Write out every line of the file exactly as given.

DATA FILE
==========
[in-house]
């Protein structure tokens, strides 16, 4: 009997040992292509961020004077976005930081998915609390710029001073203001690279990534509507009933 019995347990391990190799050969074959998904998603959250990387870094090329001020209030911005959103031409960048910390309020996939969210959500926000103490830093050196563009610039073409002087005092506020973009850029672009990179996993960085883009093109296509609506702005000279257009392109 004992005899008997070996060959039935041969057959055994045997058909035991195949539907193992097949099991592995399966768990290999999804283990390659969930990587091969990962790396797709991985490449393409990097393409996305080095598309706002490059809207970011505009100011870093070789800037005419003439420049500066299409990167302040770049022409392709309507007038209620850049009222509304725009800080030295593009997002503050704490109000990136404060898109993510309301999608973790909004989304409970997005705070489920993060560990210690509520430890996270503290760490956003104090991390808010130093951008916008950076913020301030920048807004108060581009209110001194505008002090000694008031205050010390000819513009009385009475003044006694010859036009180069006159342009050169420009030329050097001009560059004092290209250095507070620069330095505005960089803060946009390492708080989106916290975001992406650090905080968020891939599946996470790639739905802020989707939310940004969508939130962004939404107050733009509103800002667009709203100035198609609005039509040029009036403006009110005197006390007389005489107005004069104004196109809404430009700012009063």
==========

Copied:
[in-house]
């Protein structure tokens, strides 16, 4: 009997040992292509961020004077976005930081998915609390710029001073203001690279990534509507009933 019995347990391990190799050969074959998904998603959250990387870094090329001020209030911005959103031409960048910390309020996939969210959500926000103490830093050196563009610039073409002087005092506020973009850029672009990179996993960085883009093109296509609506702005000279257009392109 004992005899008997070996060959039935041969057959055994045997058909035991195949539907193992097949099991592995399966768990290999999804283990390659969930990587091969990962790396797709991985490449393409990097393409996305080095598309706002490059809207970011505009100011870093070789800037005419003439420049500066299409990167302040770049022409392709309507007038209620850049009222509304725009800080030295593009997002503050704490109000990136404060898109993510309301999608973790909004989304409970997005705070489920993060560990210690509520430890996270503290760490956003104090991390808010130093951008916008950076913020301030920048807004108060581009209110001194505008002090000694008031205050010390000819513009009385009475003044006694010859036009180069006159342009050169420009030329050097001009560059004092290209250095507070620069330095505005960089803060946009390492708080989106916290975001992406650090905080968020891939599946996470790639739905802020989707939310940004969508939130962004939404107050733009509103800002667009709203100035198609609005039509040029009036403006009110005197006390007389005489107005004069104004196109809404430009700012009063």